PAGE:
The Maritime History of the Great Lakes
British Whig (Kingston, ON), June 16, 1883

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p.2 ad - R. & O. Nav. Co. - Royal Mail Line - consisting of steamers Quebec, Capt. Nelson; Montreal, Capt. Roy; Corsican, Capt. Sinclair; Algerian, Capt. Trowell; Corinthian, Capt. Ada; Passport, Capt. Irvine.



There was a strong breeze today. Who looks after the storm signals?

The tug Perew has cleared for Montreal with two barges carrying 30,000 bush. of corn.

Capt. Sam Frazer (sic - Fraser ?) is in port again with his craft. He will leave tonight for Lake Michigan to load timber.

The tug Glide has cleared for Montreal with six barges, carrying 60,000 ? bushels of grain and 1,200 tons of coal.

The steamer Maud took the place of the Hero yesterday and made the run to Picton in less than four hours. The steamer Armenia was beaten on the trip up.

The arrivals at the Kingston & Montreal Company are: schr. Kate Kelly, Chicago, 17,000 bush. corn; schr. Dundee, Toronto, 16,000 bush. of wheat; prop. Europe, Chicago, 6,000 bush. of corn; Prop. California, Chicago, 7,000 bush. of corn; schr. Serepta, Toronto, 10,000 bush. of corn.

The arrivals at the Montreal Transportation Company's wharf are: Prop. Glinfinlas, Duluth, 9,000 bush. of wheat; schr. Nassau, Chicago, 22,011 bush. of corn; schr. Westside, Chicago, 20,275 bush. of corn; tug Glide, from Oswego, with barges Oneida and Seneca having 1,200 tons coal.

The steamer Hastings presents a peculiar appearance, but there is every indication that she will make a powerful wrecking craft. Her after saloon has been cut down to the deck and here the necessary wrecking appliances are kept. She started out yesterday.

The Annie Falconer's Captain is delighted with the way they run the Grey & Bruce elevator at Toronto. He went for 4,000 bushels and when he had 1,000 in the affair broke up, and it is going to take two or three days to fix it, keeping him waiting. The cargo is wheat for Kingston at 1 3/4 cents.

The Richelieu and Ontario Navigation Company are now running a daily line between Montreal and Toronto. At present the boats stop at Gananoque both ways, but it is said that when the season is fairly opened the boats will stop at Clayton instead, but that proper connections will be made from Gananoque.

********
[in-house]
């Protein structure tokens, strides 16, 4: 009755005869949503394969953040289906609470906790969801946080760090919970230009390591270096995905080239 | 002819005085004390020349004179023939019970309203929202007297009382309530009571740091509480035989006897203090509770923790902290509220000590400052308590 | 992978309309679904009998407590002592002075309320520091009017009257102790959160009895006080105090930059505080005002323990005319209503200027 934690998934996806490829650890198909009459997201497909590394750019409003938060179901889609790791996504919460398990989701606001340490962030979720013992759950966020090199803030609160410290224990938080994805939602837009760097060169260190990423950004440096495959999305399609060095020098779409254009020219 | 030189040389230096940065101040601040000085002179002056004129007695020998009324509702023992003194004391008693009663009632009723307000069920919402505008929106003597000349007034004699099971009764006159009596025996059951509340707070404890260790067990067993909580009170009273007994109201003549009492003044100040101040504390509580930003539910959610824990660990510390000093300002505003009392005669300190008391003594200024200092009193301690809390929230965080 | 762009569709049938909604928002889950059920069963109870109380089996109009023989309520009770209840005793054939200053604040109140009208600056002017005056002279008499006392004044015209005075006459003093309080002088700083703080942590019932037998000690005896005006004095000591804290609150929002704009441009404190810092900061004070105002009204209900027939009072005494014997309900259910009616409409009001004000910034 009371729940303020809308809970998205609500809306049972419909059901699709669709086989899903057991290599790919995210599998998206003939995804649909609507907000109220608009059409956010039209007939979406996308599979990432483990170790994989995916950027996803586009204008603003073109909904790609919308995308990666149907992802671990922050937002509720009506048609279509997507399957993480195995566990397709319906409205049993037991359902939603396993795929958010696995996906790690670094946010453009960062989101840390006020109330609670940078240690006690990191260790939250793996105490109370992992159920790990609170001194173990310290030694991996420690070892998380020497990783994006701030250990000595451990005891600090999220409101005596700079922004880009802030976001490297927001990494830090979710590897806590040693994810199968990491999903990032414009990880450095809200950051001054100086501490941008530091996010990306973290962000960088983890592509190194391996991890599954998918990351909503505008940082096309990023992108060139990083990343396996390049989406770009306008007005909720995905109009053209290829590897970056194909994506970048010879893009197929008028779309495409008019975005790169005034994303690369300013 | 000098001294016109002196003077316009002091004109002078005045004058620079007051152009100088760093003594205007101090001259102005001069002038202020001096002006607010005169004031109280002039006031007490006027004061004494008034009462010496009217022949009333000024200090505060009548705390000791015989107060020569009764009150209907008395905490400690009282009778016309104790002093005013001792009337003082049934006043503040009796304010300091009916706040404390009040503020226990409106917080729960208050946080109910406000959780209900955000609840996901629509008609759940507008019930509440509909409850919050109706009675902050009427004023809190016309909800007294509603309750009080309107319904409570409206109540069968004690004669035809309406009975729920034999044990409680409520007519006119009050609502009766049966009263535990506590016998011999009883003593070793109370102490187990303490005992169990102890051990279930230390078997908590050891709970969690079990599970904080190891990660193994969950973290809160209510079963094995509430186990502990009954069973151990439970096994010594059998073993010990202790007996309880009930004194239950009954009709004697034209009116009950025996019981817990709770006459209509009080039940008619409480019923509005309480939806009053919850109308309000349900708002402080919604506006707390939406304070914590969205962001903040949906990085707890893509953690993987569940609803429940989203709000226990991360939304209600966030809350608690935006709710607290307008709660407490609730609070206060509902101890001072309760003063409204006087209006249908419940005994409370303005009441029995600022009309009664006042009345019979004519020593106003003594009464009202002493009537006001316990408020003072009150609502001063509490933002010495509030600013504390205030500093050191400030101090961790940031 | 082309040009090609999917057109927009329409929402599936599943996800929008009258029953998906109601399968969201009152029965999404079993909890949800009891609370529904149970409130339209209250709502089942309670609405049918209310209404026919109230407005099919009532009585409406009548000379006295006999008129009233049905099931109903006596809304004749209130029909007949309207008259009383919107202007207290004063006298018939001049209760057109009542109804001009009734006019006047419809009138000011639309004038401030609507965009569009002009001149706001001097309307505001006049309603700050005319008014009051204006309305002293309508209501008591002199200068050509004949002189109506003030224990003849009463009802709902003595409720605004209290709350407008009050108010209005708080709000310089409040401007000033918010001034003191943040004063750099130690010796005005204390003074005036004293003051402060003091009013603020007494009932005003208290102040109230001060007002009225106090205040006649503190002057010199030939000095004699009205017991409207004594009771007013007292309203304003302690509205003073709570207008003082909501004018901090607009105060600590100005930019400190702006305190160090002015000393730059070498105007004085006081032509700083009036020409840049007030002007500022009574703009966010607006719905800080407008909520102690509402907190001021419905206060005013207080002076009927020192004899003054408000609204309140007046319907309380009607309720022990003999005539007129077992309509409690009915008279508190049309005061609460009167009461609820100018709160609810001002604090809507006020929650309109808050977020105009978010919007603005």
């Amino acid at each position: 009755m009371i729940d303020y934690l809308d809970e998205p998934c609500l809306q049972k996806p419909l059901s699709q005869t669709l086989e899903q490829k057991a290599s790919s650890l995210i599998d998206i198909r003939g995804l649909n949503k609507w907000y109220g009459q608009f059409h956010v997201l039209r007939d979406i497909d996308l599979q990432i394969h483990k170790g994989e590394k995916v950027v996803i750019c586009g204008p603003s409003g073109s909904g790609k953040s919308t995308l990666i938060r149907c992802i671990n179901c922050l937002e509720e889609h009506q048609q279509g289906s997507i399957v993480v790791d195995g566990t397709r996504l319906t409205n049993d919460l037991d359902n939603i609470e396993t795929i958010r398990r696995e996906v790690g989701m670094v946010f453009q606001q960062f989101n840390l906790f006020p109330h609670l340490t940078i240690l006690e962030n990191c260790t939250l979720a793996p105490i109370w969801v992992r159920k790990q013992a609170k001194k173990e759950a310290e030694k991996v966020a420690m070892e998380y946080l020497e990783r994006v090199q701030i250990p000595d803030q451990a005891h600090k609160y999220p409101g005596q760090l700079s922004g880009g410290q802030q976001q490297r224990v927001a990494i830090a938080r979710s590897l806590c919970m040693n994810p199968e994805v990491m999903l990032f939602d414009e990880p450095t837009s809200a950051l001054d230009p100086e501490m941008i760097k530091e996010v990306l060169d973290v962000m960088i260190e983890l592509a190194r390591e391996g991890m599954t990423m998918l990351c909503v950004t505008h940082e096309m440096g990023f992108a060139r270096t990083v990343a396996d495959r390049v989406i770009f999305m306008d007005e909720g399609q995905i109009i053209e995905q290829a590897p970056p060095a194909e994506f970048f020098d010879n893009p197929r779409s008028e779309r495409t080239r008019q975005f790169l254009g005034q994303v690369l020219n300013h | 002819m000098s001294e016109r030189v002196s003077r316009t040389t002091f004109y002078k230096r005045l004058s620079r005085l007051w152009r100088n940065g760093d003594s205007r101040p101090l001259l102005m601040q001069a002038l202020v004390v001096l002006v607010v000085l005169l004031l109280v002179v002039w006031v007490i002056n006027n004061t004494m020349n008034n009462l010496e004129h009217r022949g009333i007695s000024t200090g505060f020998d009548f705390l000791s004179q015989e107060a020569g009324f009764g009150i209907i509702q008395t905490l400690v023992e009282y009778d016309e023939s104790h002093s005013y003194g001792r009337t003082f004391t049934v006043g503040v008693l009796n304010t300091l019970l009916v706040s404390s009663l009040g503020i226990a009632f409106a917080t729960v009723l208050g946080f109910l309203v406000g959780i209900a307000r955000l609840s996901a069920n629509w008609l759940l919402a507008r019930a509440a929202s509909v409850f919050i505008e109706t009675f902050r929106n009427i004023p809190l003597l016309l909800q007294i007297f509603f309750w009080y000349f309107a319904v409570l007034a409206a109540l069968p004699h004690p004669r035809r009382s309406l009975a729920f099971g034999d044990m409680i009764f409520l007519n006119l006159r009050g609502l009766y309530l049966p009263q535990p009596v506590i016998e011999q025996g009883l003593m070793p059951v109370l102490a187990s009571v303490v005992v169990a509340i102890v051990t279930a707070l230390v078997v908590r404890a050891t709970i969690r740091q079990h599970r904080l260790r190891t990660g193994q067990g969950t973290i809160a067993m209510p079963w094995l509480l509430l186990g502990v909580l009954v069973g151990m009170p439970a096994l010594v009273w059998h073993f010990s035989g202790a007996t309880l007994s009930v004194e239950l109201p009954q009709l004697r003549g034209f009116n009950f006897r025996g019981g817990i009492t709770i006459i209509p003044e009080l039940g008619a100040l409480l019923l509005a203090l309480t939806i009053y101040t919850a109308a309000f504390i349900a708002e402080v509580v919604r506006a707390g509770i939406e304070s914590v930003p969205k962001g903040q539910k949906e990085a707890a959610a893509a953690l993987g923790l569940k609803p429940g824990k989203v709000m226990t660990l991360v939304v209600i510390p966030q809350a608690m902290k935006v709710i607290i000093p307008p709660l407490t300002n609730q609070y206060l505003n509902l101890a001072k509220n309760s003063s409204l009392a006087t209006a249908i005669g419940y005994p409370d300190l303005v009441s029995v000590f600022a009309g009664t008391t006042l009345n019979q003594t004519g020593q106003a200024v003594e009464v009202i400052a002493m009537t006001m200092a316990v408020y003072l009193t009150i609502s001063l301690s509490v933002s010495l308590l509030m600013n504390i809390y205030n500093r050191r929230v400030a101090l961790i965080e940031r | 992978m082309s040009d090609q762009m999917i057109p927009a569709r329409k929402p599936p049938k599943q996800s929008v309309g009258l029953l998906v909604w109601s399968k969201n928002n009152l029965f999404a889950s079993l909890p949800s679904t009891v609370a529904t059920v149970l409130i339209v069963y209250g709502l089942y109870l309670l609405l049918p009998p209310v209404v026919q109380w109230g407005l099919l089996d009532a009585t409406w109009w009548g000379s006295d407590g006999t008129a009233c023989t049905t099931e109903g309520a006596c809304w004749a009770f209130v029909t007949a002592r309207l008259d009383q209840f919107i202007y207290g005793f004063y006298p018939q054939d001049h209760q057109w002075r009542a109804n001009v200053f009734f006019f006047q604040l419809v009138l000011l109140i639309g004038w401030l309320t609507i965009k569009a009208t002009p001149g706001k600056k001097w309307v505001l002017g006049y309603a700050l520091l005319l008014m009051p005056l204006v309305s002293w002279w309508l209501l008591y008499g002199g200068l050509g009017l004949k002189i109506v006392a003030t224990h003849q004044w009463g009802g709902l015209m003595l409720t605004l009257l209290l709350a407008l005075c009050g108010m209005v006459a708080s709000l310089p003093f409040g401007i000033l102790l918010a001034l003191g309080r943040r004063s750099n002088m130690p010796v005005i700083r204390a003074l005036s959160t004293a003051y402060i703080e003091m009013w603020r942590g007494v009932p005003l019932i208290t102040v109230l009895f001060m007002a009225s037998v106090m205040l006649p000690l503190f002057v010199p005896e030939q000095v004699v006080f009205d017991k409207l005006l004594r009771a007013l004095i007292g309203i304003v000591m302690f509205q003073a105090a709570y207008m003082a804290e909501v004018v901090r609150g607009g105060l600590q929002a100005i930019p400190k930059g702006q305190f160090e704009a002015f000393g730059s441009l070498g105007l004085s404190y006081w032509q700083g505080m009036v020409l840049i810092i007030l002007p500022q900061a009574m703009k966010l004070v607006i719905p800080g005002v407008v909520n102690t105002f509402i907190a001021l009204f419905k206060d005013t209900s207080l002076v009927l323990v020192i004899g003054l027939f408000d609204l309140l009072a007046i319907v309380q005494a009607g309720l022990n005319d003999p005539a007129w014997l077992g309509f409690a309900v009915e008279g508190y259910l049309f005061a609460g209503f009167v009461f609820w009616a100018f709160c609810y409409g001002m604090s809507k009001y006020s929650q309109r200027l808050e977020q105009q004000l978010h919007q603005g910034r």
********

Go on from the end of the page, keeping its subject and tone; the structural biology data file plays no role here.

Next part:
The Fire Insurance Companies doing business in the Dominion determined some few weeks ago to increase the annual rate on all steamers running in Canadian waters, the new rate being 1 1/2 per cent, whether tugs or passenger boats. The Richelieu & Ontario line, now paying 80 cents, finding the increase rather excessive, the Directors of the Company determined not to pay it. The Montreal Herald learns that the whole risk was taken in New York by one of the most solvent Insurance Companies at one per cent.

Towmen's Charges Again.

Captains of American and Canadian craft, trading between Chicago and Kingston, are greatly agitated over the extremely high charges demanded by the towmen on the Welland Canal. The ring will be broken up, as there is a probability of the tugs Perew and Jessie Hall being placed in a pool of eight to do the canal service. The towing charges are at present enormous, and equal to three-eighths of a cent per bushel. The charges are driving trade away. The people of St. Catharines have long been fighting against tolls on the canals and harbor dues in Montreal, yet they permit the outrage on the Welland to continue in the shape of excessive tow bills. If Canada is to have its share of trade, now that there are no tolls on the Erie Canal, the Government must take the matter in hand and arrange a tariff of charges. For the great expense they have incurred they only ask one-half a cent per bushel in tolls, and the grain goes free to Montreal. For the little outlay of the tugmen they secure 3/8 cent. The thing must cease in the interest of trade. Western and Eastern men will combine and place tugs in the canal to do towing at a reasonable rate.

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June 16, 1883
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Rick Neilson
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Public domain: Copyright has expired according to the applicable Canadian or American laws. No restrictions on use.
Maritime History of the Great Lakes
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British Whig (Kingston, ON), June 16, 1883